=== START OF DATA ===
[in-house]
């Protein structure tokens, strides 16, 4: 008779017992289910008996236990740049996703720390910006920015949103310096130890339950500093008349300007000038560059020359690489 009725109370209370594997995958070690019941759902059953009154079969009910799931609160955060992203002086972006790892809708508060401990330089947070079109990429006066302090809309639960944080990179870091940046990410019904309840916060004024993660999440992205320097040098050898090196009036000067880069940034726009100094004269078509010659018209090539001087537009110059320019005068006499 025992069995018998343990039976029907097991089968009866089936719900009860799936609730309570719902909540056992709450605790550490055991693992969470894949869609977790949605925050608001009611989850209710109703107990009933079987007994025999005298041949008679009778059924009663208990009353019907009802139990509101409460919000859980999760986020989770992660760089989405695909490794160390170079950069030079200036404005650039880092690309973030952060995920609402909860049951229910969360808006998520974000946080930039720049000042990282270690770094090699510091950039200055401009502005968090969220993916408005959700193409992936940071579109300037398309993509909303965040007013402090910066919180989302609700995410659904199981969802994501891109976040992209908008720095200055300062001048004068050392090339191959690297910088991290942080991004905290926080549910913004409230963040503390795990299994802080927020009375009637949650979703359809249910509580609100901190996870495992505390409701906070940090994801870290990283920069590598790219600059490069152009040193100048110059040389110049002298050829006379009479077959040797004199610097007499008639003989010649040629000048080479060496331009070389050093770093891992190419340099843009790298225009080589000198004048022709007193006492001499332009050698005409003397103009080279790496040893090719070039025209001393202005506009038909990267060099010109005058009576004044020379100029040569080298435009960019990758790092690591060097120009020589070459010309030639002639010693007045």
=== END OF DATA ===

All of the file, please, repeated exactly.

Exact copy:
[in-house]
């Protein structure tokens, strides 16, 4: 008779017992289910008996236990740049996703720390910006920015949103310096130890339950500093008349300007000038560059020359690489 009725109370209370594997995958070690019941759902059953009154079969009910799931609160955060992203002086972006790892809708508060401990330089947070079109990429006066302090809309639960944080990179870091940046990410019904309840916060004024993660999440992205320097040098050898090196009036000067880069940034726009100094004269078509010659018209090539001087537009110059320019005068006499 025992069995018998343990039976029907097991089968009866089936719900009860799936609730309570719902909540056992709450605790550490055991693992969470894949869609977790949605925050608001009611989850209710109703107990009933079987007994025999005298041949008679009778059924009663208990009353019907009802139990509101409460919000859980999760986020989770992660760089989405695909490794160390170079950069030079200036404005650039880092690309973030952060995920609402909860049951229910969360808006998520974000946080930039720049000042990282270690770094090699510091950039200055401009502005968090969220993916408005959700193409992936940071579109300037398309993509909303965040007013402090910066919180989302609700995410659904199981969802994501891109976040992209908008720095200055300062001048004068050392090339191959690297910088991290942080991004905290926080549910913004409230963040503390795990299994802080927020009375009637949650979703359809249910509580609100901190996870495992505390409701906070940090994801870290990283920069590598790219600059490069152009040193100048110059040389110049002298050829006379009479077959040797004199610097007499008639003989010649040629000048080479060496331009070389050093770093891992190419340099843009790298225009080589000198004048022709007193006492001499332009050698005409003397103009080279790496040893090719070039025209001393202005506009038909990267060099010109005058009576004044020379100029040569080298435009960019990758790092690591060097120009020589070459010309030639002639010693007045």